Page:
Snow, Sand, and Sky

Last modified on November 27th, 2006

Clay posted an article today talking about the snow, and how his camera tended to make everything look dark. What he didn’t realize is that his camera was actually doing what it was probably supposed to do. And here’s why.

Almost all cameras have light meters that are set up to try and make every scene around 18% grey. Some guy a long time ago looked around and realized that almost every real-world scene is made up of midtones, and these midtones are usually in the ballpark of 18%. So, whenever a camera looks at a scene, it tries to figure out the amount of exposure needed to make the subject 18% grey.

What this means is that on most cameras, if you were to shoot a solid black wall, a solid white wall, and a solid grey wall, all three exposures would come out grey (since the camera figures out the exposure needed to make the subject 18% grey, and shoots using that). In real world scenes, what this means is that if you shoot a scene that is predominently dark, you’ll get an overexposed shot (which is why skies usually come out grey), and if you shoot a predominently bright scene (like the beach or snow), you’ll typically get an underexposed shot.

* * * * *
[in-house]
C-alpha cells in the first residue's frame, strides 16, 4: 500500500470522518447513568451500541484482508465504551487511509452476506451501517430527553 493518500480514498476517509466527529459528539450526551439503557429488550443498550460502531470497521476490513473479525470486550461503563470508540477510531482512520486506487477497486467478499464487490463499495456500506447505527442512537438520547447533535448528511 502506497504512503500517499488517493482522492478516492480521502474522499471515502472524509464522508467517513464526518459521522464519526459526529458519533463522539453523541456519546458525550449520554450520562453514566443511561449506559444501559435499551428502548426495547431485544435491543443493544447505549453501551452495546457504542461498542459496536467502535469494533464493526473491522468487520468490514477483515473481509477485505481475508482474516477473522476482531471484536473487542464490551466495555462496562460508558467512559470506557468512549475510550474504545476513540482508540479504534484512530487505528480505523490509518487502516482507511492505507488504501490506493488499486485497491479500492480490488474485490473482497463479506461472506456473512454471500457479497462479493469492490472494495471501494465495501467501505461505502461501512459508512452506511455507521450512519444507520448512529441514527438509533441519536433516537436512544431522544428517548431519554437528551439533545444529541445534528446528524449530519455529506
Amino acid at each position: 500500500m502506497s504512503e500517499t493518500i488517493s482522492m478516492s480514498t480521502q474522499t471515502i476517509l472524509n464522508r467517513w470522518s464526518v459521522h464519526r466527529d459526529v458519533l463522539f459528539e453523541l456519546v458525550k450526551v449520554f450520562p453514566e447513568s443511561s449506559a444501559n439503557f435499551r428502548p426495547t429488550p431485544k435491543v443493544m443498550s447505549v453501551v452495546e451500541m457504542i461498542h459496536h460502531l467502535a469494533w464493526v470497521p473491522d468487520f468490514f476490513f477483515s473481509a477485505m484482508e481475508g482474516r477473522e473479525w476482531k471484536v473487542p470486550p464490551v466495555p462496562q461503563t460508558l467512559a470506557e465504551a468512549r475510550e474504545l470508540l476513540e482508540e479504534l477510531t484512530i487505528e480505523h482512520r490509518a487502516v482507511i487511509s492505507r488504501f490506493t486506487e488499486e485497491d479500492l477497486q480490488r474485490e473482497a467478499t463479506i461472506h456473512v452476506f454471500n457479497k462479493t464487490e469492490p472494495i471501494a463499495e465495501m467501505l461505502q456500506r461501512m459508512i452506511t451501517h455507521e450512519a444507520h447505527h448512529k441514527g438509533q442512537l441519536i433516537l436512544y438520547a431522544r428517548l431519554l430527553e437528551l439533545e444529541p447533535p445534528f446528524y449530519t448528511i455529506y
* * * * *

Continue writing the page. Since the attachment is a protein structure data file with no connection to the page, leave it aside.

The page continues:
On most hand held cameras you can do what is called exposure compensation, where you manually bump the exposure up or down a fraction of a stop. So if I were to shoot a beach scene using my 20D, I would dial in an exposure compensation of around +1/2 EV, causing it to overexpose it slightly (which would better mimic what the eye can see).

Unfortunately for Clay I doubt his Nokia can do that. So if you go to Clay’s blog, please increase the brightness on your monitor temporarily so he feels a bit better.

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